|Home | About | Journals | Submit | Contact Us | Français|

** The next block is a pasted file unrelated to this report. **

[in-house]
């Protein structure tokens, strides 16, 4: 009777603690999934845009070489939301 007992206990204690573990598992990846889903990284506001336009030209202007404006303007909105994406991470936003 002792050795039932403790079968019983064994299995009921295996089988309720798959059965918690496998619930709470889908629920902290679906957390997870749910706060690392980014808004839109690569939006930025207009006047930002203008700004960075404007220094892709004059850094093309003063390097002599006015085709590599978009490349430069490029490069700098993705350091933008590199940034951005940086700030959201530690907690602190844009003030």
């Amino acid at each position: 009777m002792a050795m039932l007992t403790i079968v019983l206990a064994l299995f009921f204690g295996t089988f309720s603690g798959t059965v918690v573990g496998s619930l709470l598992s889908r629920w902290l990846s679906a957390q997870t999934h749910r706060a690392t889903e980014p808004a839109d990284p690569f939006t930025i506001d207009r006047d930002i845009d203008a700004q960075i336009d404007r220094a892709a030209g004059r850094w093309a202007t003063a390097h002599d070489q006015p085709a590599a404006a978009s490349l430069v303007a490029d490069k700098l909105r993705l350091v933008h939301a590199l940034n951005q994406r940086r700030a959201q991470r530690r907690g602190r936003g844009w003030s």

Circular dichroism (CD) spectroscopy is an essential tool for determining the conformation of proteins and peptides in membranes. It can be particularly useful for measuring the free energy of partitioning of peptides into lipid vesicles. The belief is broadly held that such CD measurements can only be made using sonicated small unilamellar vesicles (SUVs) because light scattering associated with extruded large unilamellar vesicles (LUVs) is unacceptably high. We have examined this issue using several experimental approaches in which a chiral object (i.e., peptide or protein) is placed both on the membrane and outside the membrane. We show that accurate CD spectra can be collected in the presence of LUVs. This is important because SUVs, unlike LUVs, are metastable and consequently unsuitable for equilibrium thermodynamic measurements. Our data reveal that undistorted CD spectra of peptides can be measured at wavelengths above 200 nm in the presence of up to 3 mM LUVs and above 215 nm in the presence of up to 7 mM LUVs. We introduce a simple way of characterizing the effect on CD spectra of light scattering and absorption arising from suspensions of vesicles of any diameter. Using melittin as an example, we show that CD spectroscopy can be used to determine the fractional helical content of peptides in LUVs and to measure their free energy of partitioning of into LUVs.